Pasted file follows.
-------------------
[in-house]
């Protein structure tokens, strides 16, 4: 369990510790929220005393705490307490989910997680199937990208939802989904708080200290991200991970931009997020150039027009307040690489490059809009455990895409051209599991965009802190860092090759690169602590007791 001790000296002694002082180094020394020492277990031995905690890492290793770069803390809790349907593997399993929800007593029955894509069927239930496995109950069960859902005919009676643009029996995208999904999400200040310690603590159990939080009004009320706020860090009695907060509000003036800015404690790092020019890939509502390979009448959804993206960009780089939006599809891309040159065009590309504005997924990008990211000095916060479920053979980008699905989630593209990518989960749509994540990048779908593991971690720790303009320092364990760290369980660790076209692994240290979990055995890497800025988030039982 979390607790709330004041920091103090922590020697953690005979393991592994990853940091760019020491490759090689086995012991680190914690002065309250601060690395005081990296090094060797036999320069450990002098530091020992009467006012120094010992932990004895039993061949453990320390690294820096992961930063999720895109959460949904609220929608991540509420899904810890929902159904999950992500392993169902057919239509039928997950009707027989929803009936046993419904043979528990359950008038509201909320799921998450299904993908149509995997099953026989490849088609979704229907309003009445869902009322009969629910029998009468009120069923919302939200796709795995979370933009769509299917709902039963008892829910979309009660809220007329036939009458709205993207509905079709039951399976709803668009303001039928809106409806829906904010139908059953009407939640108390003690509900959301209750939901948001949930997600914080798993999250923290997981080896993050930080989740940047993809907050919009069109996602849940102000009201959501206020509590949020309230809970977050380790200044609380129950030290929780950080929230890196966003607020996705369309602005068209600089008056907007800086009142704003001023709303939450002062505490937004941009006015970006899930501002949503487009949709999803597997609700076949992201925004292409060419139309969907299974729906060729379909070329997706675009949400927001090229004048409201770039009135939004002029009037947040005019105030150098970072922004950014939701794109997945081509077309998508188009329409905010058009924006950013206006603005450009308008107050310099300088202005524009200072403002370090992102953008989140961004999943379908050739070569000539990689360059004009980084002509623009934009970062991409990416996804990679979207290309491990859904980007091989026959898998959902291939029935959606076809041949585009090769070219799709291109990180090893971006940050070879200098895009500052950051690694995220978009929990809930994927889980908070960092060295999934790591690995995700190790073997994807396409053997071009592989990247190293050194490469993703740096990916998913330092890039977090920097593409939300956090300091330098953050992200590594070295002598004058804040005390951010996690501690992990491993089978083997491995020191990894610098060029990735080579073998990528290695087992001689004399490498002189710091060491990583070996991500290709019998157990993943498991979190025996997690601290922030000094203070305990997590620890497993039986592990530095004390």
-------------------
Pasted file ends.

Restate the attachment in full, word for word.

[in-house]
């Protein structure tokens, strides 16, 4: 369990510790929220005393705490307490989910997680199937990208939802989904708080200290991200991970931009997020150039027009307040690489490059809009455990895409051209599991965009802190860092090759690169602590007791 001790000296002694002082180094020394020492277990031995905690890492290793770069803390809790349907593997399993929800007593029955894509069927239930496995109950069960859902005919009676643009029996995208999904999400200040310690603590159990939080009004009320706020860090009695907060509000003036800015404690790092020019890939509502390979009448959804993206960009780089939006599809891309040159065009590309504005997924990008990211000095916060479920053979980008699905989630593209990518989960749509994540990048779908593991971690720790303009320092364990760290369980660790076209692994240290979990055995890497800025988030039982 979390607790709330004041920091103090922590020697953690005979393991592994990853940091760019020491490759090689086995012991680190914690002065309250601060690395005081990296090094060797036999320069450990002098530091020992009467006012120094010992932990004895039993061949453990320390690294820096992961930063999720895109959460949904609220929608991540509420899904810890929902159904999950992500392993169902057919239509039928997950009707027989929803009936046993419904043979528990359950008038509201909320799921998450299904993908149509995997099953026989490849088609979704229907309003009445869902009322009969629910029998009468009120069923919302939200796709795995979370933009769509299917709902039963008892829910979309009660809220007329036939009458709205993207509905079709039951399976709803668009303001039928809106409806829906904010139908059953009407939640108390003690509900959301209750939901948001949930997600914080798993999250923290997981080896993050930080989740940047993809907050919009069109996602849940102000009201959501206020509590949020309230809970977050380790200044609380129950030290929780950080929230890196966003607020996705369309602005068209600089008056907007800086009142704003001023709303939450002062505490937004941009006015970006899930501002949503487009949709999803597997609700076949992201925004292409060419139309969907299974729906060729379909070329997706675009949400927001090229004048409201770039009135939004002029009037947040005019105030150098970072922004950014939701794109997945081509077309998508188009329409905010058009924006950013206006603005450009308008107050310099300088202005524009200072403002370090992102953008989140961004999943379908050739070569000539990689360059004009980084002509623009934009970062991409990416996804990679979207290309491990859904980007091989026959898998959902291939029935959606076809041949585009090769070219799709291109990180090893971006940050070879200098895009500052950051690694995220978009929990809930994927889980908070960092060295999934790591690995995700190790073997994807396409053997071009592989990247190293050194490469993703740096990916998913330092890039977090920097593409939300956090300091330098953050992200590594070295002598004058804040005390951010996690501690992990491993089978083997491995020191990894610098060029990735080579073998990528290695087992001689004399490498002189710091060491990583070996991500290709019998157990993943498991979190025996997690601290922030000094203070305990997590620890497993039986592990530095004390």